Super User is a question and answer site for computer enthusiasts and power users. It's 100% free, no registration required.

Sign up
Here's how it works:
  1. Anybody can ask a question
  2. Anybody can answer
  3. The best answers are voted up and rise to the top

I currently have one Linksys wireless router attached to a cable modem. The router is and is a DHCP server. The router itself gets a dynamic IP from the cable ISP... pretty standard stuff.

What I'd like to do is connect a second router (by network cable) to one of the LAN ports on the first router and position it some distance away. The second router would also be a DHCP server.

Is this setup possible? If so, how would I configure the 2 routers?

share|improve this question

Perhaps I can clarify some of the other answers.

1) Setup the second "router" as an access point, or repeater. In most hardware, you don't have to disable DHCP, it will be disabled when the box is in access point mode.

2) Since this box is a repeater, if the first router is providing DHCP for the wired ports (which it should be), then computers on the wireless repeater will get DHCP from the first router. If you have any doubt, plug a laptop into the wired port on the first router and verify that it gets an address on 192.168.1.x. Make sure your router has enough IP addresses setup in DHCP config to assign to all your new computers on the repeater wireless.

3) Make sure you setup the wireless channels to be separated as much as possible, while still providing good coverage and avoiding interference with neighbor's wireless.

4) Configure a static 192.168.1.x address on the second "router" so you can always access its web interface on a known address and can put a link shortcut in your browser. You might need to configure the DHCP on the first router to accomplish this, but some DHCP servers will honor any static IP that they encounter.

5) If you haven't already bought the second router, try re-positioning the first router to get broader coverage. Maybe you don't need to buy the second router. Remember that altitude is key, as well as avoiding metal walls and aquariums. Also try switching channels for better coverage and less interference. (Sorry if this is too elementary.)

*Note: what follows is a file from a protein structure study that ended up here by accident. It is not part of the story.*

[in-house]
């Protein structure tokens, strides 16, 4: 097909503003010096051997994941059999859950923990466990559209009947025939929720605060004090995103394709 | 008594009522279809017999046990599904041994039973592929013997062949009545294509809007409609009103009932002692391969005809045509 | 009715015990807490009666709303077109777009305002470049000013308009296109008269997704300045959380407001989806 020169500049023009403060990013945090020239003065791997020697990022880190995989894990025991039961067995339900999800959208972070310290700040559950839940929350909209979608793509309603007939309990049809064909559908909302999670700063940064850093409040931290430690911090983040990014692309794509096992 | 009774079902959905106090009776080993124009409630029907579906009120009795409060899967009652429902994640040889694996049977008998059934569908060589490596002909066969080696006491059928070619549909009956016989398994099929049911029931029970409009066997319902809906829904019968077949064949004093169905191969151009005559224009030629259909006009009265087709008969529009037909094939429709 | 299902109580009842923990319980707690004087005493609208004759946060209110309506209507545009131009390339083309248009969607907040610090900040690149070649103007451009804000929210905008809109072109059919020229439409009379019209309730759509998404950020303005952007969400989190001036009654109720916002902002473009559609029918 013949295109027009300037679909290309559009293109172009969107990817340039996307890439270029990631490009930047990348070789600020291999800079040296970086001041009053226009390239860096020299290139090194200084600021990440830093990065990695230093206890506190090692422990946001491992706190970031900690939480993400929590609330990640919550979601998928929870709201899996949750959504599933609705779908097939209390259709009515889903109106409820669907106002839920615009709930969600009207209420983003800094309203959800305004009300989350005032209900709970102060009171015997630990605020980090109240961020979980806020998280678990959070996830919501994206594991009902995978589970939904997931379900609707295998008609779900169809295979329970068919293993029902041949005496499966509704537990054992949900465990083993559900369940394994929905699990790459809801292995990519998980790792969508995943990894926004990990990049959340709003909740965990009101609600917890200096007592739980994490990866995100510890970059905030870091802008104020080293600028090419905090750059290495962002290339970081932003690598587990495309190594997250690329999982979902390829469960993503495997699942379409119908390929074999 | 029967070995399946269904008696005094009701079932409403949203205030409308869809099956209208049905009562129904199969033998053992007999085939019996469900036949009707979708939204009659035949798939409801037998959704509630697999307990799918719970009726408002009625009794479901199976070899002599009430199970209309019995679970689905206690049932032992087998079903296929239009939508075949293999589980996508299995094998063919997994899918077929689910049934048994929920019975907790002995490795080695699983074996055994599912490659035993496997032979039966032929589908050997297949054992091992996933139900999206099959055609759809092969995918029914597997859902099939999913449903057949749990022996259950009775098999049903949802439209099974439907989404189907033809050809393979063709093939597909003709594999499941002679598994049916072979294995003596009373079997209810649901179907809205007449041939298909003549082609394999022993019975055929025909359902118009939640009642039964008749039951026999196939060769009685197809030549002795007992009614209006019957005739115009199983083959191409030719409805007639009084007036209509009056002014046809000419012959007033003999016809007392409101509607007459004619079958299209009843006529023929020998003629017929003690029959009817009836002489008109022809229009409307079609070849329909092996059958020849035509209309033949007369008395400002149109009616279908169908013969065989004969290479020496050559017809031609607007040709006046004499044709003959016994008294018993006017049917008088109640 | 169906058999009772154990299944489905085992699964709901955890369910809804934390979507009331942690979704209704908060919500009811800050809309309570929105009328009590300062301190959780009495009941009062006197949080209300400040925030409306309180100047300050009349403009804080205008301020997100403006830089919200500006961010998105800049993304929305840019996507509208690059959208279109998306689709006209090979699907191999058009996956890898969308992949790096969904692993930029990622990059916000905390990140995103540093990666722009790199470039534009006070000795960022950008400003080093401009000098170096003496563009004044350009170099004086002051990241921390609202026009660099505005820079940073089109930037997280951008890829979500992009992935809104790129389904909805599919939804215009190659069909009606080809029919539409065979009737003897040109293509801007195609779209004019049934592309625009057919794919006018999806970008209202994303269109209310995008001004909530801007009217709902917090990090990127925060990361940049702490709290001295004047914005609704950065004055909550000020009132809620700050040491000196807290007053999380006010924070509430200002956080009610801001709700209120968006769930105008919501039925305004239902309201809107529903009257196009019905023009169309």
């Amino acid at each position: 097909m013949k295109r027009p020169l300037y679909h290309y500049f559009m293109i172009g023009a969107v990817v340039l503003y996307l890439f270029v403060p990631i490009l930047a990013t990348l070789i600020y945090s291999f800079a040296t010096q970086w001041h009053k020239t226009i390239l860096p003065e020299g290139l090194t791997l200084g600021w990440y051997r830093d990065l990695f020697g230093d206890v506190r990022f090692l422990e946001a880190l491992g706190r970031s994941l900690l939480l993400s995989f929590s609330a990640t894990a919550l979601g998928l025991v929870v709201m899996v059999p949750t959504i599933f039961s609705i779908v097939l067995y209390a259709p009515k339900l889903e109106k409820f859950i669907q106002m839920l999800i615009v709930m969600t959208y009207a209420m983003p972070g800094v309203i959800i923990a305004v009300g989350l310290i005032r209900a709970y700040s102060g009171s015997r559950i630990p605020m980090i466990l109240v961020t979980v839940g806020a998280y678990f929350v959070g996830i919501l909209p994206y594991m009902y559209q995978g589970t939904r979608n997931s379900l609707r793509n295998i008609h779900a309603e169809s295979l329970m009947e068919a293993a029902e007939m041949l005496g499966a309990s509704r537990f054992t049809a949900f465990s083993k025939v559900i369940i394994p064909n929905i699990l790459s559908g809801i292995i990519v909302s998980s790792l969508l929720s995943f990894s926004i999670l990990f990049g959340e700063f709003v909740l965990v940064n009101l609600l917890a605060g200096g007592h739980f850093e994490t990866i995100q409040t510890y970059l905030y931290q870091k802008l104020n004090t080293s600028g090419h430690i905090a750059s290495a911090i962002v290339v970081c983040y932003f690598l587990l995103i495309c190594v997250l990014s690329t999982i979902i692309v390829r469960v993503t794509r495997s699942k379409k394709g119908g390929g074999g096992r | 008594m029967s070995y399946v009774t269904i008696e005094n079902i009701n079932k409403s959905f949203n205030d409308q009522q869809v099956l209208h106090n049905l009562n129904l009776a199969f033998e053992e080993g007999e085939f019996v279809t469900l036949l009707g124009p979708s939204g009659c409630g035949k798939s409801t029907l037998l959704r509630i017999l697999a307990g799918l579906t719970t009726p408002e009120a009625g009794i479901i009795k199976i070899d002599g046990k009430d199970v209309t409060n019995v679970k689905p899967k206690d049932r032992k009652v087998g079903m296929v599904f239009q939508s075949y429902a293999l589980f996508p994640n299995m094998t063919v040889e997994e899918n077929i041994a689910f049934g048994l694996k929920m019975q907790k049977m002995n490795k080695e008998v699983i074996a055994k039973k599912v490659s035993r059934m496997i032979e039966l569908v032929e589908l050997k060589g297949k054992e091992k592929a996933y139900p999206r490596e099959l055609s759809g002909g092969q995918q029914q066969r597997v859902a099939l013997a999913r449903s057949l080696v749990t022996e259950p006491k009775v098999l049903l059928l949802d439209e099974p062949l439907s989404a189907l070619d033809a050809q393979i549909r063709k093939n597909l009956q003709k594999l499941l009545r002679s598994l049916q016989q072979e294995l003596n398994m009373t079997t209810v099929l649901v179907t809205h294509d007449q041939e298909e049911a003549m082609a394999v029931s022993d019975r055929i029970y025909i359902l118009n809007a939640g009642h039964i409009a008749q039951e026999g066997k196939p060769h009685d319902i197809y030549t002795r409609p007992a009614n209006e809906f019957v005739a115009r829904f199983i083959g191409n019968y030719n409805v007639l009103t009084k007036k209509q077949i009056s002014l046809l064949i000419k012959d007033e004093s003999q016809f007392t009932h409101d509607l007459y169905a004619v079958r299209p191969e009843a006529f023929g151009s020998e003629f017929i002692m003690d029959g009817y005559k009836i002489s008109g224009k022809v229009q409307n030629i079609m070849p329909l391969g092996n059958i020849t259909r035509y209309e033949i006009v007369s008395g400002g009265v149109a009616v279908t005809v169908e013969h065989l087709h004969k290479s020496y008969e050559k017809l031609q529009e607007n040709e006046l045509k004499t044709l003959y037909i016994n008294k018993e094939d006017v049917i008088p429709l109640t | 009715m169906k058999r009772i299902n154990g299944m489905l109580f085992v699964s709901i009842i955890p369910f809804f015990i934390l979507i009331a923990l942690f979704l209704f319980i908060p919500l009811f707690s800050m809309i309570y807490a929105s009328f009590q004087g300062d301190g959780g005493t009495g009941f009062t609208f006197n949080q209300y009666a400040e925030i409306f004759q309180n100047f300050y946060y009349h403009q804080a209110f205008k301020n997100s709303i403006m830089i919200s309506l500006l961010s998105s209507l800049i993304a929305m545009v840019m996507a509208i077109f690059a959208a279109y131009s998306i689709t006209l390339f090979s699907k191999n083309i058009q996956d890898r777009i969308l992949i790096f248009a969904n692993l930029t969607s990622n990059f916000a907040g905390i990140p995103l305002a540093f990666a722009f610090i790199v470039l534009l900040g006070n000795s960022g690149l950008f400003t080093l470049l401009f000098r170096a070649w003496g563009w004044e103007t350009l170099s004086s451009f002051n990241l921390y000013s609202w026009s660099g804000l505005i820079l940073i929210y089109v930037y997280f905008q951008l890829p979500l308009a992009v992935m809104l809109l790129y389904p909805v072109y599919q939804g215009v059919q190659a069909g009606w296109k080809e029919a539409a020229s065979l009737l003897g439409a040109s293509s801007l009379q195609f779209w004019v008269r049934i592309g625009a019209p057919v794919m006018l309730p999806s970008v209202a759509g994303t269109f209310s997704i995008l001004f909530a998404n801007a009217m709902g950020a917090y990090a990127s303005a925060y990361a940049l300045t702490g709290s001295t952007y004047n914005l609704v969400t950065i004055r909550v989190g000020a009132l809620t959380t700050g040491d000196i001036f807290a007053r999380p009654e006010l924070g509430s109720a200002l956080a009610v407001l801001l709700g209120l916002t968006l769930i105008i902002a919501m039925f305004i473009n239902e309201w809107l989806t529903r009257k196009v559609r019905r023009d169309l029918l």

share|improve this answer

Last year I went to a hotel that wanted to do something similar and on the advise of a previous engineer, they purchased about 20 Linksys routers.

It isn't what I would have bought if planning from scratch - but it worked very well... If you buy a new Linksys, they have a feature that allows you to extend the wireless from an existing router without any problems - you just set up the same SSID name and security key, and set up this special mode and the second will simply extend the wireless from the first one - I think it was even set on the same channel (I do not remember changing it) which is not something I have seen before.

So, you won't even need another DHCP server, it should simply allow you to connect to whichever point has the strongest signal... If you want to use it as a DHCP instead of the first, it wouldn't be a problem.

share|improve this answer

Yes, you can do so. Connect the second Linksys router (Router2) to the main router (Router1).

You do not have to change any settings on Router1, but assign Router2 a static IP address that exists on your subnet, e.g Turn off the DHCP server on the router, and have it use either a different SSID/key or the same SSID/key.

The key thing to do here is to turn off the DHCP server on Router2, and also to have it exists on your network as an AP (Access Point, not router!).

Give it a go, it should work.

P.S I'm not too sure how far you can go with a Cat-5 cable, but usually for SU folks, we use WDS to extend our wireless network coverage. Search for keywords "WDS, repeater"

share|improve this answer
So what settings make it an AP and not a router? Just turning off DHCP does that? – JoelFan Oct 28 '09 at 4:56
You can say that. :) in extremely broad terms. – caliban Oct 28 '09 at 5:39
@Joel, make sure it's the DHCP server you're turning off, Automatic Configuration DHCP should still be on -> Update your question with the brand and model of your routers so we can be more specific. – hyperslug Oct 28 '09 at 22:27
You can go 100m with a CAT5 cable to answer your question. – MDMarra Oct 30 '09 at 16:10

If you want to extend your network wirelessly I believe some routers have an "Access Point" mode which will simplify this.

share|improve this answer

Your Answer


By posting your answer, you agree to the privacy policy and terms of service.

Not the answer you're looking for? Browse other questions tagged or ask your own question.